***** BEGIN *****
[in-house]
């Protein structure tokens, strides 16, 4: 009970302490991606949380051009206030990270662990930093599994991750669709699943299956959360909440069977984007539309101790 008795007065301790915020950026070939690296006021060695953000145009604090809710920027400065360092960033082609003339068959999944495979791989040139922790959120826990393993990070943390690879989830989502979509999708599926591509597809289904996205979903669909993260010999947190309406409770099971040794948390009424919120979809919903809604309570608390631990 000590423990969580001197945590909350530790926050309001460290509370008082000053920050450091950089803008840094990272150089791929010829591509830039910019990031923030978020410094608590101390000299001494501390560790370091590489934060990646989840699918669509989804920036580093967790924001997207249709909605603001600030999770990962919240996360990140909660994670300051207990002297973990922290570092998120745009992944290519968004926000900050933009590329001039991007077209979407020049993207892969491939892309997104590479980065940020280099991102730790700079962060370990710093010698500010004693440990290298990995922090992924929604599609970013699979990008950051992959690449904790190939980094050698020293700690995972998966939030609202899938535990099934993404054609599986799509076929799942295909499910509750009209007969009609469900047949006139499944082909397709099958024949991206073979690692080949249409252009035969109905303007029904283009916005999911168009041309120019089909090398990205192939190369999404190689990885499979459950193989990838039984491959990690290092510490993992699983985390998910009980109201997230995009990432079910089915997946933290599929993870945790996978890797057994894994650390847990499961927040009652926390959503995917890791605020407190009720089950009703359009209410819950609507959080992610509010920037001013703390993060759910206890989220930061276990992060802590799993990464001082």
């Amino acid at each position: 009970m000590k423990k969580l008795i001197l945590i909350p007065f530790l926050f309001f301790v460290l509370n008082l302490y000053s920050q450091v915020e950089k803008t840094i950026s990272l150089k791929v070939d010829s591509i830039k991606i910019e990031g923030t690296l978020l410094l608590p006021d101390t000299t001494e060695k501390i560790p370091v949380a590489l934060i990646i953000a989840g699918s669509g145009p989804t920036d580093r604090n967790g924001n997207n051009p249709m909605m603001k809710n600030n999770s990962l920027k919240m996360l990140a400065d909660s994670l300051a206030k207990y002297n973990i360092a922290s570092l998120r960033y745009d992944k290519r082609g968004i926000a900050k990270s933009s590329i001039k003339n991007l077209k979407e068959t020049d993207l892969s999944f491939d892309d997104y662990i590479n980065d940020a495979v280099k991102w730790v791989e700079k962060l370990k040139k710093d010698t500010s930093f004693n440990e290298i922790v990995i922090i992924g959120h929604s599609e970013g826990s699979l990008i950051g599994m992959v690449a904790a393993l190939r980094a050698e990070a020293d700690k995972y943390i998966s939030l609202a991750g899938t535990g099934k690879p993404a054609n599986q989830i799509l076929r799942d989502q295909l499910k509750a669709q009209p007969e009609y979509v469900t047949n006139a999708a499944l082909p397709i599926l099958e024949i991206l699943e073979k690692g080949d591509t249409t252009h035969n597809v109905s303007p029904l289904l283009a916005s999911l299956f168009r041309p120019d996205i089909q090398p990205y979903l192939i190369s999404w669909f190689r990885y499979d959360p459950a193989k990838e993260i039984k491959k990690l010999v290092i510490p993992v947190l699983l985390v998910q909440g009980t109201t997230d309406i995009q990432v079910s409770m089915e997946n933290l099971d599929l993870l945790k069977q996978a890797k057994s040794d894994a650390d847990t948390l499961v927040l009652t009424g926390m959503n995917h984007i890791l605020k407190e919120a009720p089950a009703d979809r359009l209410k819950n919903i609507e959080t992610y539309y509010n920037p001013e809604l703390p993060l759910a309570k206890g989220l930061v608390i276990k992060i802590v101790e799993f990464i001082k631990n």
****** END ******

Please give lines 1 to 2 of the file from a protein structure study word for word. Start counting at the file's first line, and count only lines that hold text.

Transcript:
[in-house]
């Protein structure tokens, strides 16, 4: 009970302490991606949380051009206030990270662990930093599994991750669709699943299956959360909440069977984007539309101790 008795007065301790915020950026070939690296006021060695953000145009604090809710920027400065360092960033082609003339068959999944495979791989040139922790959120826990393993990070943390690879989830989502979509999708599926591509597809289904996205979903669909993260010999947190309406409770099971040794948390009424919120979809919903809604309570608390631990 000590423990969580001197945590909350530790926050309001460290509370008082000053920050450091950089803008840094990272150089791929010829591509830039910019990031923030978020410094608590101390000299001494501390560790370091590489934060990646989840699918669509989804920036580093967790924001997207249709909605603001600030999770990962919240996360990140909660994670300051207990002297973990922290570092998120745009992944290519968004926000900050933009590329001039991007077209979407020049993207892969491939892309997104590479980065940020280099991102730790700079962060370990710093010698500010004693440990290298990995922090992924929604599609970013699979990008950051992959690449904790190939980094050698020293700690995972998966939030609202899938535990099934993404054609599986799509076929799942295909499910509750009209007969009609469900047949006139499944082909397709099958024949991206073979690692080949249409252009035969109905303007029904283009916005999911168009041309120019089909090398990205192939190369999404190689990885499979459950193989990838039984491959990690290092510490993992699983985390998910009980109201997230995009990432079910089915997946933290599929993870945790996978890797057994894994650390847990499961927040009652926390959503995917890791605020407190009720089950009703359009209410819950609507959080992610509010920037001013703390993060759910206890989220930061276990992060802590799993990464001082």